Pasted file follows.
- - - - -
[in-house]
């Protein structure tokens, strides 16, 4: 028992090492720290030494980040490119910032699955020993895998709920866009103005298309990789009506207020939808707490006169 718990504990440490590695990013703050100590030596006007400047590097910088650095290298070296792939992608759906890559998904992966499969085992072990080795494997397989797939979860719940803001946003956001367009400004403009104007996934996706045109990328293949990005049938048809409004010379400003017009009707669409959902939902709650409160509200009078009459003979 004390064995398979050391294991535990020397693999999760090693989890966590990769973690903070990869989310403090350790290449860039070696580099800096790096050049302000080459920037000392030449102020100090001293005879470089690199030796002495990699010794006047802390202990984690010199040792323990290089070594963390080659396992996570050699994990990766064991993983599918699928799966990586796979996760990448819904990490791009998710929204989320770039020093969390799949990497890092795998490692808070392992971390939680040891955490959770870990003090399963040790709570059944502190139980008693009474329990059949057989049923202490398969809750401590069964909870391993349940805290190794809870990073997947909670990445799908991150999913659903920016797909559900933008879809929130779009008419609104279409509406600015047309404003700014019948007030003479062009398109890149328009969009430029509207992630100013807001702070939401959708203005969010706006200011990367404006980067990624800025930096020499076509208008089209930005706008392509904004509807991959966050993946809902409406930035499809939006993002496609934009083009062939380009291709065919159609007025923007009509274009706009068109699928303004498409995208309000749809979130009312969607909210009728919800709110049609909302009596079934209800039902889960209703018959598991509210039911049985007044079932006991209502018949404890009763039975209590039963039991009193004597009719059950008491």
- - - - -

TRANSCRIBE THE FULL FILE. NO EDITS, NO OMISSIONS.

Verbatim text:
[in-house]
């Protein structure tokens, strides 16, 4: 028992090492720290030494980040490119910032699955020993895998709920866009103005298309990789009506207020939808707490006169 718990504990440490590695990013703050100590030596006007400047590097910088650095290298070296792939992608759906890559998904992966499969085992072990080795494997397989797939979860719940803001946003956001367009400004403009104007996934996706045109990328293949990005049938048809409004010379400003017009009707669409959902939902709650409160509200009078009459003979 004390064995398979050391294991535990020397693999999760090693989890966590990769973690903070990869989310403090350790290449860039070696580099800096790096050049302000080459920037000392030449102020100090001293005879470089690199030796002495990699010794006047802390202990984690010199040792323990290089070594963390080659396992996570050699994990990766064991993983599918699928799966990586796979996760990448819904990490791009998710929204989320770039020093969390799949990497890092795998490692808070392992971390939680040891955490959770870990003090399963040790709570059944502190139980008693009474329990059949057989049923202490398969809750401590069964909870391993349940805290190794809870990073997947909670990445799908991150999913659903920016797909559900933008879809929130779009008419609104279409509406600015047309404003700014019948007030003479062009398109890149328009969009430029509207992630100013807001702070939401959708203005969010706006200011990367404006980067990624800025930096020499076509208008089209930005706008392509904004509807991959966050993946809902409406930035499809939006993002496609934009083009062939380009291709065919159609007025923007009509274009706009068109699928303004498409995208309000749809979130009312969607909210009728919800709110049609909302009596079934209800039902889960209703018959598991509210039911049985007044079932006991209502018949404890009763039975209590039963039991009193004597009719059950008491």